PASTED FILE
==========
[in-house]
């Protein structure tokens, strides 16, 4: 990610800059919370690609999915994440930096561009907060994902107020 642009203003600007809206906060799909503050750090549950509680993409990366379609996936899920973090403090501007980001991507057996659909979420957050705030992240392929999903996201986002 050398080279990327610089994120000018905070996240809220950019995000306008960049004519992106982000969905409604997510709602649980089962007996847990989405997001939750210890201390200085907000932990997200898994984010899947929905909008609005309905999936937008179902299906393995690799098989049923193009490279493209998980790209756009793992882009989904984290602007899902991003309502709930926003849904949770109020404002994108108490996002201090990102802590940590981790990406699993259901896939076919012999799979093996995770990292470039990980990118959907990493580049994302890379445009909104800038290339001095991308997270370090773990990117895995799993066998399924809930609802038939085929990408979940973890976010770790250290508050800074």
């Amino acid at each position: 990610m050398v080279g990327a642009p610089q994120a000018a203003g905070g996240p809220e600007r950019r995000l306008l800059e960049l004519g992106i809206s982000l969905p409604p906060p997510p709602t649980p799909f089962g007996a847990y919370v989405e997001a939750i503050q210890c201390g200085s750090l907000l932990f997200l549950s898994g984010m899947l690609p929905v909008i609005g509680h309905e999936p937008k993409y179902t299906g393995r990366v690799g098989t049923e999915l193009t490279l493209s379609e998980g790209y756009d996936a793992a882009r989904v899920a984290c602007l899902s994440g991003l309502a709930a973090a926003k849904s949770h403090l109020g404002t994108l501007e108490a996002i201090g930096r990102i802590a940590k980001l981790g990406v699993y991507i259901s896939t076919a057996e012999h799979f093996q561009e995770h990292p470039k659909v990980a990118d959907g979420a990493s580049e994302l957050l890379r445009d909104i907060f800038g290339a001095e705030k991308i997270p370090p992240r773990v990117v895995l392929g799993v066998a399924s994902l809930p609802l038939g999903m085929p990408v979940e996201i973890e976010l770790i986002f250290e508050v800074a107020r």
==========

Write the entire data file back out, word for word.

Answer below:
[in-house]
């Protein structure tokens, strides 16, 4: 990610800059919370690609999915994440930096561009907060994902107020 642009203003600007809206906060799909503050750090549950509680993409990366379609996936899920973090403090501007980001991507057996659909979420957050705030992240392929999903996201986002 050398080279990327610089994120000018905070996240809220950019995000306008960049004519992106982000969905409604997510709602649980089962007996847990989405997001939750210890201390200085907000932990997200898994984010899947929905909008609005309905999936937008179902299906393995690799098989049923193009490279493209998980790209756009793992882009989904984290602007899902991003309502709930926003849904949770109020404002994108108490996002201090990102802590940590981790990406699993259901896939076919012999799979093996995770990292470039990980990118959907990493580049994302890379445009909104800038290339001095991308997270370090773990990117895995799993066998399924809930609802038939085929990408979940973890976010770790250290508050800074």
């Amino acid at each position: 990610m050398v080279g990327a642009p610089q994120a000018a203003g905070g996240p809220e600007r950019r995000l306008l800059e960049l004519g992106i809206s982000l969905p409604p906060p997510p709602t649980p799909f089962g007996a847990y919370v989405e997001a939750i503050q210890c201390g200085s750090l907000l932990f997200l549950s898994g984010m899947l690609p929905v909008i609005g509680h309905e999936p937008k993409y179902t299906g393995r990366v690799g098989t049923e999915l193009t490279l493209s379609e998980g790209y756009d996936a793992a882009r989904v899920a984290c602007l899902s994440g991003l309502a709930a973090a926003k849904s949770h403090l109020g404002t994108l501007e108490a996002i201090g930096r990102i802590a940590k980001l981790g990406v699993y991507i259901s896939t076919a057996e012999h799979f093996q561009e995770h990292p470039k659909v990980a990118d959907g979420a990493s580049e994302l957050l890379r445009d909104i907060f800038g290339a001095e705030k991308i997270p370090p992240r773990v990117v895995l392929g799993v066998a399924s994902l809930p609802l038939g999903m085929p990408v979940e996201i973890e976010l770790i986002f250290e508050v800074a107020r």